Which Messages Go Viral and Which Ones Don’t

Which Messages Go Viral and Which Ones Don’t


A recent study demonstrated that we can successfully predict which messages will go viral and which will not. This study showed that the ideas that are destined to spread have a characteristic signature at their origin — that is, quite literally, within the brain of the sender. These messages specifically activate key regions in two circuits in the sender’s brain: the “reward” circuit, which registers the value of the message to the sender, and the “mentalizing” circuit, which activates when we see things from the point of view of the person who receives the message. From the moment we first formulate a message, these two factors play a key role in whether or not they will go viral. The more you value an idea that you want to spread, the more likely you are to be successful at spreading it.  In addition, the more accurately you can predict how others will feel about the message, the more likely you are to be successful at spreading this idea. These findings are profound because they imply that we can predict which messages will go viral and which ones will not based on these two factors. If this is the case, how can you optimize both of these factors in the messages that you would like to spread in your business?

Let’s take a look at “value.” On the surface, it would seem that any idea that you want to spread is one that you might value, but have you really examined this value enough to communicate the essence of it? For example, if you are a biotechnology fund manager who wants to communicate the importance of investing in biotechnology, you may think that your value is in your recent success in investing for shareholders, but if you are a reasonable person, you will likely also have doubts about this. Hence, the value that you create for shareholders will create a value “x” that will activate your own reward center. But this activation will not be as large as when you also register that your actual value is that you are investing in helping to cure people from their illnesses or shorten their durations of suffering (“y”).  You may not be right all the time, but if this is your genuine reward, your brain’s reward circuit will be activated because this will always be true. Also, if you really recognize how emotionally satisfying this will be to you, this will provide further value and activate the reward center even more (“z”). Thus value has financial, social and emotional implications, all of which can add up (x + y + z) to enhance activation of the reward center of your brain.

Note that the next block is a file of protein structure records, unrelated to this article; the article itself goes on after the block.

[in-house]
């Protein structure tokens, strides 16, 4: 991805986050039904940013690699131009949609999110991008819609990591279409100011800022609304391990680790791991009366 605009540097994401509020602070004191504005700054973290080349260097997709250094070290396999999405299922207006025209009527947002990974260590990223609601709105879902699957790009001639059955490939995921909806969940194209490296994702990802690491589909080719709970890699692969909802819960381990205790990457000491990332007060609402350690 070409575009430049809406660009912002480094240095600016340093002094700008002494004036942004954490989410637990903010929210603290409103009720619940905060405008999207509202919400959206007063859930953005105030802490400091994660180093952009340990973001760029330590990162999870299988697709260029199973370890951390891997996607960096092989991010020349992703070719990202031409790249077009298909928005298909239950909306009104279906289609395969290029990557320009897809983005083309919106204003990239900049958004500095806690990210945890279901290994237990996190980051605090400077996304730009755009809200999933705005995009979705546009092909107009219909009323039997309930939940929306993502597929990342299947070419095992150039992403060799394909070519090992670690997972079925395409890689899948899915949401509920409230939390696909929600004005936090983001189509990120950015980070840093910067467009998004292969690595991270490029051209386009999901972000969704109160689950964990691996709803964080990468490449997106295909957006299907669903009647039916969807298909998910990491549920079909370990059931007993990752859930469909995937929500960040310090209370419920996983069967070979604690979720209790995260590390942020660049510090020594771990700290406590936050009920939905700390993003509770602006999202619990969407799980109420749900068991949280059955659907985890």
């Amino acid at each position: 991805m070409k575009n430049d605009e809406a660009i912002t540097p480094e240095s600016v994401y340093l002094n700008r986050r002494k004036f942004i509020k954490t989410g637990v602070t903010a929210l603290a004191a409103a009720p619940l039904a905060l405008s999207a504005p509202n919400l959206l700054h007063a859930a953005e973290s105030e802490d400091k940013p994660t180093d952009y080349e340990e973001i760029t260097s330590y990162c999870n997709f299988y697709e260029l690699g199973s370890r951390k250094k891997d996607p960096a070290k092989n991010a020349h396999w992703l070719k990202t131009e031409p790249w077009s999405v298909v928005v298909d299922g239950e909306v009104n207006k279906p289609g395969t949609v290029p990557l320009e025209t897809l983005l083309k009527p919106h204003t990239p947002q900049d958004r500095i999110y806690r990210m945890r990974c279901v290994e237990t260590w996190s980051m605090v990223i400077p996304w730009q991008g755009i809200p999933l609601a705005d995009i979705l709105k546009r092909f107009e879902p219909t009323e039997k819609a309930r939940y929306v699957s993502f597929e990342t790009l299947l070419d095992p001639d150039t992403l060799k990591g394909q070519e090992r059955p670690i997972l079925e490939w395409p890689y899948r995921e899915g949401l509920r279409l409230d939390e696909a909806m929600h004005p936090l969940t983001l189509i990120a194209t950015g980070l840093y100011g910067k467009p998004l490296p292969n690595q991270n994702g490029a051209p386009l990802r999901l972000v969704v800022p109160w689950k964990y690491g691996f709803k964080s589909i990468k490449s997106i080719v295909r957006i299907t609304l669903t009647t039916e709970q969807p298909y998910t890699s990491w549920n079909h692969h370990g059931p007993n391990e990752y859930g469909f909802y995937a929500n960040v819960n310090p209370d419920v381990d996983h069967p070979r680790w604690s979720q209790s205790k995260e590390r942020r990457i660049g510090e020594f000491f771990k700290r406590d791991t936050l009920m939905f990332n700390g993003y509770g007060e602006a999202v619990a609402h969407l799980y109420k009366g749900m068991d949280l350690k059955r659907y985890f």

Similarly, the degree to which you can predict the way your audience will feel may also involve multiple dimensions. How will they feel about the fact that you have a history of success in biotechnology investing? How will they feel about their own investment in the well-being of the world? Do they care about communicating this to their families? Would they be excited about the rapid advancements in this field and seeing the newness of the opportunity? Here again, these different aspects of how your audience thinks will help to accentuate the activation in your mentalizing circuit — where you form a mental picture of the audience’s needs and wants.

In addition to these factors, the study also showed that regardless of personal preference, if you have the explicit intention to spread a message, the message is more likely to spread. For example, for that same biotechnology investor, it would make a difference if he or she actually wanted to spread the message rather than just passively feeling that the message is valuable. This implies that it matters when you think of how a message can be useful to others rather than simply thinking about yourself.

All three factors (value, mentalizing, and intention to spread) point to the fact that the social currency of a message matters at the very source of the message.  If the message has value and takes into account the needs of others, and if you are committed to spreading this message, it is more likely to reach many more people than if you were just communicating a message that you were excited about.


[Harvard Business Review]

April 21, 2016 / by / in , ,

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